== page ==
Here’s a preview of the outfit I’m posting free patterns for this week. At the turn of the new year, I asked for some feedback from my followers. Many of you wanted me to design doll clothes for 13-inch through 18-inch dolls, including AG dolls, Wellie Wishers, Hearts 4 Hearts, and even baby dolls.
Here’s the first of my creations in response to that survey. Incidentally, this pattern will also fit my vintage Velvet doll, which is in the Crissy doll family (made by Ideal in the 1970’s), and she stands 16 inches tall (approx. 40.5 cm). Here’s a picture of Velvet in the same halter-style summer outfit that my baby doll is wearing above:
It looks super cute on Velvet, don’t you think? I love it!
This week I’m going to post patterns and tutorials for making the bodice/dress/halter top. Next week I’ll post patterns and tutorials for making the bloomers/shorts.
I mentioned that this is a halter-style dress or halter top. Here’s how it looks in back:
You can see it ties at the neck with a cute little ribbon. I used snaps to close the halter back, but you could use Velcro as well. In fact, I’ve given this outfit to my two-year-old niece, and my sister requested that we use Velcro for her next doll clothes outfit because snaps are too tricky for most two-year-olds.
Please visit ChellyWood.com again, later this week, to download and print the free patterns for this outfit!
Some of my followers have wondered what motivates me to give my patterns away for free.
First of all, I’m a librarian by trade. Librarians love free stuff! We believe that the more a person knows, the more enriched their life will be. So it may sound kind of crazy, but I want ChellyWood.com to become a sort of library of free patterns that help people learn to sew doll clothes.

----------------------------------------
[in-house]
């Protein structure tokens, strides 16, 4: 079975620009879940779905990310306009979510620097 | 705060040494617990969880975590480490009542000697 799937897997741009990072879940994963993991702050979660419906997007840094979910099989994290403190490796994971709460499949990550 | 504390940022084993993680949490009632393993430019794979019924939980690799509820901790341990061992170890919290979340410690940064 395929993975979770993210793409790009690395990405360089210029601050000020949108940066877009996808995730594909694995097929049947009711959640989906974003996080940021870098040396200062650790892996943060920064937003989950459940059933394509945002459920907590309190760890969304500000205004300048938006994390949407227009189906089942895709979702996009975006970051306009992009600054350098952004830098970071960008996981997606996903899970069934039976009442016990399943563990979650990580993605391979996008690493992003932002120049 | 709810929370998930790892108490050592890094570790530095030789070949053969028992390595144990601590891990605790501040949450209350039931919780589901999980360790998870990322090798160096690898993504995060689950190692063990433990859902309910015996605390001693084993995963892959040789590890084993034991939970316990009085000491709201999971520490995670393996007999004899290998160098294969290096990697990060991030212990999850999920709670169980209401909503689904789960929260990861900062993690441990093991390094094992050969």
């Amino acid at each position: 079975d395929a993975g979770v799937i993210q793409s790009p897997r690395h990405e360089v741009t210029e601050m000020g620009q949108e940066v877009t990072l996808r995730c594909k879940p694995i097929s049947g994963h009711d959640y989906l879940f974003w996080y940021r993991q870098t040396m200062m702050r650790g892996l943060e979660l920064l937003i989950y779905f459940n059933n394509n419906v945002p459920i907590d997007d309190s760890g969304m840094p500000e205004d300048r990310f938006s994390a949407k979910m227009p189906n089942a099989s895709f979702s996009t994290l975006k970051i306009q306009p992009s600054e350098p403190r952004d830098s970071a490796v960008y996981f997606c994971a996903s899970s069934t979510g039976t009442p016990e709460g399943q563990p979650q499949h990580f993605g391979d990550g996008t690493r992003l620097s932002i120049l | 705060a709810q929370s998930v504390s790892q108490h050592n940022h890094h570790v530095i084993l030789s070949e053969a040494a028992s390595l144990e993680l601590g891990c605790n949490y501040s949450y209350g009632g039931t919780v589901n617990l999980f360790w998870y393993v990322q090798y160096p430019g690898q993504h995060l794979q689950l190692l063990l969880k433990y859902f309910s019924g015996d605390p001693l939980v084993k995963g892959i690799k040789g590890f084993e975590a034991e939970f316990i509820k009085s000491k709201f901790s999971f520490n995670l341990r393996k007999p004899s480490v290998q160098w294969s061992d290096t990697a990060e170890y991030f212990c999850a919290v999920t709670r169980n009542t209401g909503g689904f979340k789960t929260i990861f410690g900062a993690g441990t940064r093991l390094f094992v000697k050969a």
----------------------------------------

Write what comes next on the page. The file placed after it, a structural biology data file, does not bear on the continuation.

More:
If you’d like to learn more about my motives, feel free to visit my Chelly’s Books page.
Need help printing my patterns? This link offers a tutorial showing you how to download and print my FREE patterns using Google Docs. (For the older print-a-pattern tutorial, which uses Microsoft Word, click here.) To review my difficulty scale (demonstrating how hard or easy a pattern is by the number of flowers displayed), take a look back at this blog post.
Please note: you must enlarge my patterns to fit a full-sized piece of American computer paper (8.5 x 11 inches or 216 x 279 mm) without margins, before printing. These designs use a scant 1/4 inch seam (4 mm to be exact).
My patterns are now available through “Creative Commons Attribution.” This means that I created my patterns (and therefore I own rights to them), but I’m willing to share them with everyone who will tell people about my website.
Here are some helpful ways to tell the world about my patterns:
- You can pin them on Pinterest.
- You can like them on Facebook.
- You can tweet about them.
- Use any other form of social media that appeals to you!
Are you new to sewing? I’ve got a playlist of tutorials for the beginning sewists on my YouTube channel. It includes video tutorials showing you how to do a basic straight stitch when sewing by hand, how to use the whipstitch to hem a garment, how to sew on snaps, and even how to design your own doll clothes patterns, for those who are new to design and alterations.
If your question wasn’t answered here, feel free to submit a question. I’m always happy to help my followers find what they need, so they, too, can make amazing doll clothes and crafts.